Join us for a work party where you will learn how to build a rain garden that soaks up water and a swale to channel excess water off of your landscape. Come to observe or better still, pitch in to help us create a beautiful and natural solution to manage the water at Avenue Road Baptist Church. Natural features such as rain gardens and swales work together to soak up run-off and channel it safely away from danger zones to avoid overflow to neighbouring properties.
Join us anytime between 10am – 4pm, remember to wear closed toed shoes and dress for the weather! No requirements to join the party, everyone is welcome to help out! Nothing is required for participation except an appetite as our host will be providing food and refreshments for volunteers.
A TIMELINE OF THE DAY’S EVENTS
(times are approximate)
- 10:00 am – 10:05 am: Introduction by Reep Green Solutions’ Patrick Gilbride
- 10:05 am – 10:20 am: Presentation about rain gardens and swales
- 10:20 am – 12:15 pm: Pitch in to construct the swale
- 12:15 pm – 1:00 pm: Break for lunch (will be provided)
- 1:00 pm – 3:00 pm: Fine tuning of landscaping, planting, and watering
- 3:00 pm – 4:00 pm: Cleaning up
Michael Albanese, Certified RAIN Home Visit Guide, Reep Green Solutions
Michael Albanese is an experienced landscaper and master rain gardener who has worked with homeowners to address drainage problems and educate them about green infrastructure on topics such as rain gardens, permeable paving and rainwater harvesting. Michael graduated from University of Waterloo in the Geography and Environmental Management program.
We encourage you to use a sustainable form of transportation such as walking, cycling or carpool.
FUNDERS + PARTNERS
11 Mar 2016
2015 Stormwater Management Improvement Award Winner
Here’s the story of one of the 2015 Celebrating Community Action award recipients. Learn about all nine recipients.
Given their commitment to continuous improvement, Maintenance Manager Joe Adam turned his eye to the property outside. When he walks out of their Waterloo factory into the open field next to their parking lot he sees more than just grass. “I’d love to see this field turned into a tall-grass prairie, a self-sustaining ecosystem.” So when he heard about the grants available for creating a RAIN Demonstration Project he jumped at the opportunity. The project evolved out of a desire to capture and clean runoff from the Johnsonite parking lot.
Johnsonite Canada Inc. is a commercial flooring company with facilities across North America. Their parent company Tarkett aspires to make all of their products using circular design principles. All stages of their products’ life cycles are examined for opportunities to reduce environmental impacts and create ‘circles’ where waste is eliminated or re-integrated into new products. As part of this philosophy their Waterloo factory has put in place processes to improve their energy and water efficiency on an ongoing basis.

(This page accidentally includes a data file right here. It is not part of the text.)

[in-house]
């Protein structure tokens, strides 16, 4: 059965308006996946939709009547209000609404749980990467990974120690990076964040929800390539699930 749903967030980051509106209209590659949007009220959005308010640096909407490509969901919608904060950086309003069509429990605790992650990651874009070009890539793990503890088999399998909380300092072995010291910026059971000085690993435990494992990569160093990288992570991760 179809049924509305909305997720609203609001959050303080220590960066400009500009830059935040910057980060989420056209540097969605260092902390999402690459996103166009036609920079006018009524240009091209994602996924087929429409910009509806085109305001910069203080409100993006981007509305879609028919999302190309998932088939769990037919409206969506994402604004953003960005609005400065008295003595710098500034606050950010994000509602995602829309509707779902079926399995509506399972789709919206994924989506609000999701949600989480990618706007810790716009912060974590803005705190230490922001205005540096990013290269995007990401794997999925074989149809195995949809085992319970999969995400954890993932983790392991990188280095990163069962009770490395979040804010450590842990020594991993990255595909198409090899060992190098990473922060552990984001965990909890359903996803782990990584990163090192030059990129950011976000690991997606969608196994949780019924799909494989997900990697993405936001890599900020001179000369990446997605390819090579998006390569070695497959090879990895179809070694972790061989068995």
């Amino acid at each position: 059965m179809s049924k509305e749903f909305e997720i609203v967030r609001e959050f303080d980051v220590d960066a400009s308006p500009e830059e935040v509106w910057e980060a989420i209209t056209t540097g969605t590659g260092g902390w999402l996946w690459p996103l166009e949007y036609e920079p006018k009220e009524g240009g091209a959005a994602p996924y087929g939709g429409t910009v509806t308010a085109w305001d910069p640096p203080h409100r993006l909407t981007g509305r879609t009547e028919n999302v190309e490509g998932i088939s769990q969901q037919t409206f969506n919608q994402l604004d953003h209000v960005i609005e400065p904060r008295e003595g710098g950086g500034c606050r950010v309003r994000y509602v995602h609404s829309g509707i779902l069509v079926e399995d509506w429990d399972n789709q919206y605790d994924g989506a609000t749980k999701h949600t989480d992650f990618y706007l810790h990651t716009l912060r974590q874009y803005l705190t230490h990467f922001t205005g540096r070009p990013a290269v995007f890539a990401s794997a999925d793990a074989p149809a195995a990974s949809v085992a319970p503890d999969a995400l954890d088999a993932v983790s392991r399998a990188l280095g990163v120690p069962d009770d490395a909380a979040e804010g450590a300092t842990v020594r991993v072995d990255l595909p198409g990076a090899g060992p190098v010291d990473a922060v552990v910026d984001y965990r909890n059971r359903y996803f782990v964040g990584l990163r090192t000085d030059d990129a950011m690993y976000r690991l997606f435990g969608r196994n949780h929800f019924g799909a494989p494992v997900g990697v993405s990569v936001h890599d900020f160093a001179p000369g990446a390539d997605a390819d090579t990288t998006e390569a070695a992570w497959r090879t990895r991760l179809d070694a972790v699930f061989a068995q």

At the outflow point for their parking lot a ‘treatment train’ system was designed to remove pollutants and soak up water from a large storm (25mm). The treatment train involves mimicking natural processes so that water quality improves as it flows through each stage of the ‘train’.
Forebay (5,000 L): consisting of a biologically active mixture of compost, sand and topsoil with medium to large stones on the surface to armour against erosion. The system helps to trap debris and filter out oil and grit before the water passes through to the bioswale.
Bioswale (17,000L): a long, dug out trench filled with a similar biologically-active mixture is chosen for its capacity to absorb and retain water. The plants in the bioswale have root systems that maintain the infiltration of stormwater while supporting a diversity of micro-organisms which help to further clean the water before it percolates into the ground. Any water not infiltrated by the bioswale overflows into a rain garden.
Rain Garden (8,000L) captures excess water and allows it to infiltrate and recharge groundwater. In the event of a storm larger than 25mm, water progresses into a swale. A swale meanders around the edge of the property and permits infiltration, evaporation and transpiration of the rainwater by vegetation. Any excess water flows into the storm sewer system where it is channeled towards the Grand River.
Location: 560 Weber Street North, Waterloo
Maximum Capacity: 30,000L
Estimated Diversion Per Year: 2,617,000L
Stormwater Credit: 23%
Awards and Certifications:
- ISO 9001
- ISO 140001
- OHSAS 18001
- 2015 RAIN Improvement Award